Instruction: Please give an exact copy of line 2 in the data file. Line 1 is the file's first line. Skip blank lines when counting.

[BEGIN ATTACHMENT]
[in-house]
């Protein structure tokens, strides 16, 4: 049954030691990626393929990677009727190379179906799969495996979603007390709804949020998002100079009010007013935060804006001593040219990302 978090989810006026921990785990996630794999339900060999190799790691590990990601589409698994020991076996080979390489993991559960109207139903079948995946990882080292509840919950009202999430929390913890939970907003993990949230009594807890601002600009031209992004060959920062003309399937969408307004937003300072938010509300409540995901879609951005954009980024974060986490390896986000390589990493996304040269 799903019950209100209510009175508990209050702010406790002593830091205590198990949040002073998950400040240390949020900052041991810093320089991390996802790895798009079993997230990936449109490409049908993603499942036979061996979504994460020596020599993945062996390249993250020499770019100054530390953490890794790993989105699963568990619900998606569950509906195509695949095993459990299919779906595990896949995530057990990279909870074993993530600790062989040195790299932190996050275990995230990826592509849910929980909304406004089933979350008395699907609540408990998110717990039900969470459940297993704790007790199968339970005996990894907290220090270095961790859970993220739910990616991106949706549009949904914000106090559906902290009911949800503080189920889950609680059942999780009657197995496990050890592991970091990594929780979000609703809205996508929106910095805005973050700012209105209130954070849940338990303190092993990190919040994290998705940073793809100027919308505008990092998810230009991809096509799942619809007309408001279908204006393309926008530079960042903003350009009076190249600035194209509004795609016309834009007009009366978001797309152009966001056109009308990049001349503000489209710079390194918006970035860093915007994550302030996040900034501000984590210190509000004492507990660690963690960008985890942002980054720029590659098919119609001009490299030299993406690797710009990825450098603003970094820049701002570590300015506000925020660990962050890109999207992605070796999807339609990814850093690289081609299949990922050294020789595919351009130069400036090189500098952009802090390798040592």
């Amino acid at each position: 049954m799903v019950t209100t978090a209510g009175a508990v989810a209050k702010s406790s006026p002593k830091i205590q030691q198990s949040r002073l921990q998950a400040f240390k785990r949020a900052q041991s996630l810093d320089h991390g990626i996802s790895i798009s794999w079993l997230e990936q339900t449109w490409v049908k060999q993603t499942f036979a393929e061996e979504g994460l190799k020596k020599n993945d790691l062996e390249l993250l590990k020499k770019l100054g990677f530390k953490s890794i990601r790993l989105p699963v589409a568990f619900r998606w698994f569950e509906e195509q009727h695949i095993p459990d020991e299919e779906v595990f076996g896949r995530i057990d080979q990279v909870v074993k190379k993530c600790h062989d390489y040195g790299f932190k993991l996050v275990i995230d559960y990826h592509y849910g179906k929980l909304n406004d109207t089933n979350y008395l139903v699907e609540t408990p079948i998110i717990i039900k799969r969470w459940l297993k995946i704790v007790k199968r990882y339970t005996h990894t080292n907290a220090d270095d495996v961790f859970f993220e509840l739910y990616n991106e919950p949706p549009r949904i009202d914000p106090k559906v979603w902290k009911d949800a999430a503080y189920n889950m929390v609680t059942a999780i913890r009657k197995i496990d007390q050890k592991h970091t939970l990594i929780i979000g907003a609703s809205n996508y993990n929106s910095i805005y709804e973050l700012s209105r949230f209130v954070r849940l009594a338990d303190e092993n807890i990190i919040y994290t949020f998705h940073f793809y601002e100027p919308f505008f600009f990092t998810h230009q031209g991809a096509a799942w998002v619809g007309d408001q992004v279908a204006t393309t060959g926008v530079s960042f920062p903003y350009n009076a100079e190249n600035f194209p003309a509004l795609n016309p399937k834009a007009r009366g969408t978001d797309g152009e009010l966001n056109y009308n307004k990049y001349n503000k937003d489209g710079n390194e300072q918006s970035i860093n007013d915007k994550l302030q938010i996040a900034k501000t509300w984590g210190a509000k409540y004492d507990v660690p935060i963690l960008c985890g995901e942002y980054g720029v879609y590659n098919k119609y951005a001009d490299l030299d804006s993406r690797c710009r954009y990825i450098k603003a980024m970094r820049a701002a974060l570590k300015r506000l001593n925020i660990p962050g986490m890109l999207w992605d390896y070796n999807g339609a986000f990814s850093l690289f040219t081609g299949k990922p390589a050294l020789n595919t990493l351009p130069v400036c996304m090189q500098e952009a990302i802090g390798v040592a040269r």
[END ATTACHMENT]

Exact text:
């Protein structure tokens, strides 16, 4: 049954030691990626393929990677009727190379179906799969495996979603007390709804949020998002100079009010007013935060804006001593040219990302 978090989810006026921990785990996630794999339900060999190799790691590990990601589409698994020991076996080979390489993991559960109207139903079948995946990882080292509840919950009202999430929390913890939970907003993990949230009594807890601002600009031209992004060959920062003309399937969408307004937003300072938010509300409540995901879609951005954009980024974060986490390896986000390589990493996304040269 799903019950209100209510009175508990209050702010406790002593830091205590198990949040002073998950400040240390949020900052041991810093320089991390996802790895798009079993997230990936449109490409049908993603499942036979061996979504994460020596020599993945062996390249993250020499770019100054530390953490890794790993989105699963568990619900998606569950509906195509695949095993459990299919779906595990896949995530057990990279909870074993993530600790062989040195790299932190996050275990995230990826592509849910929980909304406004089933979350008395699907609540408990998110717990039900969470459940297993704790007790199968339970005996990894907290220090270095961790859970993220739910990616991106949706549009949904914000106090559906902290009911949800503080189920889950609680059942999780009657197995496990050890592991970091990594929780979000609703809205996508929106910095805005973050700012209105209130954070849940338990303190092993990190919040994290998705940073793809100027919308505008990092998810230009991809096509799942619809007309408001279908204006393309926008530079960042903003350009009076190249600035194209509004795609016309834009007009009366978001797309152009966001056109009308990049001349503000489209710079390194918006970035860093915007994550302030996040900034501000984590210190509000004492507990660690963690960008985890942002980054720029590659098919119609001009490299030299993406690797710009990825450098603003970094820049701002570590300015506000925020660990962050890109999207992605070796999807339609990814850093690289081609299949990922050294020789595919351009130069400036090189500098952009802090390798040592």